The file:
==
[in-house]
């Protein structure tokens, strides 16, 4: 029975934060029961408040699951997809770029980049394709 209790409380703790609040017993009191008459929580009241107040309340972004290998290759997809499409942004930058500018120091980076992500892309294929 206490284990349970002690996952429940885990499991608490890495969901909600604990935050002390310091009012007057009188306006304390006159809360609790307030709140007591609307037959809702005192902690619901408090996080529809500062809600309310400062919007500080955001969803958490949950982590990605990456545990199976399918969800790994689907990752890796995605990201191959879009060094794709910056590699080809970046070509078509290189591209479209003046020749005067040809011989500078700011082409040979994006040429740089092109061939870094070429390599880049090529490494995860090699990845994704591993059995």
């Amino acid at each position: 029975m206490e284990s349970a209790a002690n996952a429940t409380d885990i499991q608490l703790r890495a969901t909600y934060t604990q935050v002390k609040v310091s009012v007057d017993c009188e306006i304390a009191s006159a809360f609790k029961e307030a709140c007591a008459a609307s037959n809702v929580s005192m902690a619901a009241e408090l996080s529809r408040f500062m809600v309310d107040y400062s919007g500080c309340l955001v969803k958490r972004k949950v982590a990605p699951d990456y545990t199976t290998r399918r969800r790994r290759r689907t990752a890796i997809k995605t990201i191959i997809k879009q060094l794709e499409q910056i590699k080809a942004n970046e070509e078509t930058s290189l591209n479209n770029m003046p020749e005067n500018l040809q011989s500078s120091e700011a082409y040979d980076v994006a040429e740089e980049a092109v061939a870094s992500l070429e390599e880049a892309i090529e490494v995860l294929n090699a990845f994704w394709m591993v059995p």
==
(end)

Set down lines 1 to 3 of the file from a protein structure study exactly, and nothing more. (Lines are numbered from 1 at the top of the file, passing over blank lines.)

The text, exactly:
[in-house]
């Protein structure tokens, strides 16, 4: 029975934060029961408040699951997809770029980049394709 209790409380703790609040017993009191008459929580009241107040309340972004290998290759997809499409942004930058500018120091980076992500892309294929 206490284990349970002690996952429940885990499991608490890495969901909600604990935050002390310091009012007057009188306006304390006159809360609790307030709140007591609307037959809702005192902690619901408090996080529809500062809600309310400062919007500080955001969803958490949950982590990605990456545990199976399918969800790994689907990752890796995605990201191959879009060094794709910056590699080809970046070509078509290189591209479209003046020749005067040809011989500078700011082409040979994006040429740089092109061939870094070429390599880049090529490494995860090699990845994704591993059995």
């Amino acid at each position: 029975m206490e284990s349970a209790a002690n996952a429940t409380d885990i499991q608490l703790r890495a969901t909600y934060t604990q935050v002390k609040v310091s009012v007057d017993c009188e306006i304390a009191s006159a809360f609790k029961e307030a709140c007591a008459a609307s037959n809702v929580s005192m902690a619901a009241e408090l996080s529809r408040f500062m809600v309310d107040y400062s919007g500080c309340l955001v969803k958490r972004k949950v982590a990605p699951d990456y545990t199976t290998r399918r969800r790994r290759r689907t990752a890796i997809k995605t990201i191959i997809k879009q060094l794709e499409q910056i590699k080809a942004n970046e070509e078509t930058s290189l591209n479209n770029m003046p020749e005067n500018l040809q011989s500078s120091e700011a082409y040979d980076v994006a040429e740089e980049a092109v061939a870094s992500l070429e390599e880049a892309i090529e490494v995860l294929n090699a990845f994704w394709m591993v059995p």